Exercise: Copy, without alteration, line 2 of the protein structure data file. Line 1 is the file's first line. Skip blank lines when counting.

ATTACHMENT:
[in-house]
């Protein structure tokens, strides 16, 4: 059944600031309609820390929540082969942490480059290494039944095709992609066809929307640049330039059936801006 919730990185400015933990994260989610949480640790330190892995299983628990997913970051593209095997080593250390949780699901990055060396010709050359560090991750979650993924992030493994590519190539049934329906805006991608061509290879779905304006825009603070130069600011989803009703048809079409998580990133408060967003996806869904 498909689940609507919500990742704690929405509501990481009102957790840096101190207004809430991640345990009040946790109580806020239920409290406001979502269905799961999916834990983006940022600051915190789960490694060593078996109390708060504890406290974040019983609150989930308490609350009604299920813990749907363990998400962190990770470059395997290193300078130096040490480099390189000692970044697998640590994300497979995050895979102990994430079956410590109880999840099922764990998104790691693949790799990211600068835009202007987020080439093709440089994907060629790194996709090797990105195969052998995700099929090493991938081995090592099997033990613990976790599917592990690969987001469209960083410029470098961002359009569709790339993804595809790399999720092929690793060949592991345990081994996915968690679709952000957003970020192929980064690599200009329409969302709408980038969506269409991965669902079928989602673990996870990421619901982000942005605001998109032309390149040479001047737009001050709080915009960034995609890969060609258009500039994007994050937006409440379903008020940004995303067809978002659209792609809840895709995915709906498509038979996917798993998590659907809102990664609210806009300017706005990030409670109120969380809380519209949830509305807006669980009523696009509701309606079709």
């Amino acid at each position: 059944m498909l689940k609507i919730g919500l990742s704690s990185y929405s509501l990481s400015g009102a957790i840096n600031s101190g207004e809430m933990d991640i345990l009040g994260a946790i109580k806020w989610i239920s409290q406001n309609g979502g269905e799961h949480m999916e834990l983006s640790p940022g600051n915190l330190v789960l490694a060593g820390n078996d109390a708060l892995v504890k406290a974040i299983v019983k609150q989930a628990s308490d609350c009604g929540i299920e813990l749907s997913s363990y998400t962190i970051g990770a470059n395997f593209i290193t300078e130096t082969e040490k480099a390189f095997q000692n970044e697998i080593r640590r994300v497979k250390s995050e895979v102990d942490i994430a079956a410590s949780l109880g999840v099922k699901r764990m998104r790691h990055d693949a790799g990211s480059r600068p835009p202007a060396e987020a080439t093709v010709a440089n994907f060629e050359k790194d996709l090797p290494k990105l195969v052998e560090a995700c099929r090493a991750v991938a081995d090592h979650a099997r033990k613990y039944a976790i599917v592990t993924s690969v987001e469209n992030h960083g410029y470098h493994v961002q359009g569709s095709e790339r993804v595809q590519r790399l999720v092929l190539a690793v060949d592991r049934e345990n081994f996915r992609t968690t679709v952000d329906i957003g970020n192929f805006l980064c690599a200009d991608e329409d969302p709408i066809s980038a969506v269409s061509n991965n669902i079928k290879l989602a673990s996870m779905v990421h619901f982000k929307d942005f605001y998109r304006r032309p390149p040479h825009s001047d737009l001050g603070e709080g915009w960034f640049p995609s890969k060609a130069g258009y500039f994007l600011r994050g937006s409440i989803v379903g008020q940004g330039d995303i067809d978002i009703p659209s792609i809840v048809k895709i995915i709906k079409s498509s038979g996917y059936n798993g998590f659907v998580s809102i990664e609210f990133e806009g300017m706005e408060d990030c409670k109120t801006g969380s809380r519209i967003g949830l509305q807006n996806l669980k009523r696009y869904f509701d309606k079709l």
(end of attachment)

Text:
């Protein structure tokens, strides 16, 4: 059944600031309609820390929540082969942490480059290494039944095709992609066809929307640049330039059936801006 919730990185400015933990994260989610949480640790330190892995299983628990997913970051593209095997080593250390949780699901990055060396010709050359560090991750979650993924992030493994590519190539049934329906805006991608061509290879779905304006825009603070130069600011989803009703048809079409998580990133408060967003996806869904 498909689940609507919500990742704690929405509501990481009102957790840096101190207004809430991640345990009040946790109580806020239920409290406001979502269905799961999916834990983006940022600051915190789960490694060593078996109390708060504890406290974040019983609150989930308490609350009604299920813990749907363990998400962190990770470059395997290193300078130096040490480099390189000692970044697998640590994300497979995050895979102990994430079956410590109880999840099922764990998104790691693949790799990211600068835009202007987020080439093709440089994907060629790194996709090797990105195969052998995700099929090493991938081995090592099997033990613990976790599917592990690969987001469209960083410029470098961002359009569709790339993804595809790399999720092929690793060949592991345990081994996915968690679709952000957003970020192929980064690599200009329409969302709408980038969506269409991965669902079928989602673990996870990421619901982000942005605001998109032309390149040479001047737009001050709080915009960034995609890969060609258009500039994007994050937006409440379903008020940004995303067809978002659209792609809840895709995915709906498509038979996917798993998590659907809102990664609210806009300017706005990030409670109120969380809380519209949830509305807006669980009523696009509701309606079709």